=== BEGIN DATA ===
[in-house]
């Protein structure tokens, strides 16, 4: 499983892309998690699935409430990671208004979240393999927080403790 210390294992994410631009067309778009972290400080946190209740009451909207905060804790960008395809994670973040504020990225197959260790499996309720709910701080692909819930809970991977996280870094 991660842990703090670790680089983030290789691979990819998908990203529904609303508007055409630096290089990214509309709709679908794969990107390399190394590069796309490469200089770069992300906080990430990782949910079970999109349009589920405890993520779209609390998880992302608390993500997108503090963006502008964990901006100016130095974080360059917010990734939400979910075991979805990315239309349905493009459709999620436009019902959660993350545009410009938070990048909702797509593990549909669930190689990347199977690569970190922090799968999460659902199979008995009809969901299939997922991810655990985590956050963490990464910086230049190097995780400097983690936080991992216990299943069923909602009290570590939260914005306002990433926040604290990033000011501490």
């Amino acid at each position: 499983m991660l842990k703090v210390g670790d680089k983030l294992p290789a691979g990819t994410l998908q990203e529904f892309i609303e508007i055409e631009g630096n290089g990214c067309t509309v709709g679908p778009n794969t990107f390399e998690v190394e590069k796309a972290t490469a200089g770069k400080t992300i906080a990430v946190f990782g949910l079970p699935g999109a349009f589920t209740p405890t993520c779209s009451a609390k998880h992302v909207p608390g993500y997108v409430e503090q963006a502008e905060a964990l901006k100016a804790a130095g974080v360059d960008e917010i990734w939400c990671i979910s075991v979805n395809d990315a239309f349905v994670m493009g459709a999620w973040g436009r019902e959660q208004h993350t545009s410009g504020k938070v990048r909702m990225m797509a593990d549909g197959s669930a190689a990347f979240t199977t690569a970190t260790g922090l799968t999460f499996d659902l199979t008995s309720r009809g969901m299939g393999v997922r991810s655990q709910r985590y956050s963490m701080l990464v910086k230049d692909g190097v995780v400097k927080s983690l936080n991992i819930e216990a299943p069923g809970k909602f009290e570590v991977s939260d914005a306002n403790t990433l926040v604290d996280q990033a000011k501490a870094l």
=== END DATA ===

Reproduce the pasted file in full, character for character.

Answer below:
[in-house]
């Protein structure tokens, strides 16, 4: 499983892309998690699935409430990671208004979240393999927080403790 210390294992994410631009067309778009972290400080946190209740009451909207905060804790960008395809994670973040504020990225197959260790499996309720709910701080692909819930809970991977996280870094 991660842990703090670790680089983030290789691979990819998908990203529904609303508007055409630096290089990214509309709709679908794969990107390399190394590069796309490469200089770069992300906080990430990782949910079970999109349009589920405890993520779209609390998880992302608390993500997108503090963006502008964990901006100016130095974080360059917010990734939400979910075991979805990315239309349905493009459709999620436009019902959660993350545009410009938070990048909702797509593990549909669930190689990347199977690569970190922090799968999460659902199979008995009809969901299939997922991810655990985590956050963490990464910086230049190097995780400097983690936080991992216990299943069923909602009290570590939260914005306002990433926040604290990033000011501490």
């Amino acid at each position: 499983m991660l842990k703090v210390g670790d680089k983030l294992p290789a691979g990819t994410l998908q990203e529904f892309i609303e508007i055409e631009g630096n290089g990214c067309t509309v709709g679908p778009n794969t990107f390399e998690v190394e590069k796309a972290t490469a200089g770069k400080t992300i906080a990430v946190f990782g949910l079970p699935g999109a349009f589920t209740p405890t993520c779209s009451a609390k998880h992302v909207p608390g993500y997108v409430e503090q963006a502008e905060a964990l901006k100016a804790a130095g974080v360059d960008e917010i990734w939400c990671i979910s075991v979805n395809d990315a239309f349905v994670m493009g459709a999620w973040g436009r019902e959660q208004h993350t545009s410009g504020k938070v990048r909702m990225m797509a593990d549909g197959s669930a190689a990347f979240t199977t690569a970190t260790g922090l799968t999460f499996d659902l199979t008995s309720r009809g969901m299939g393999v997922r991810s655990q709910r985590y956050s963490m701080l990464v910086k230049d692909g190097v995780v400097k927080s983690l936080n991992i819930e216990a299943p069923g809970k909602f009290e570590v991977s939260d914005a306002n403790t990433l926040v604290d996280q990033a000011k501490a870094l």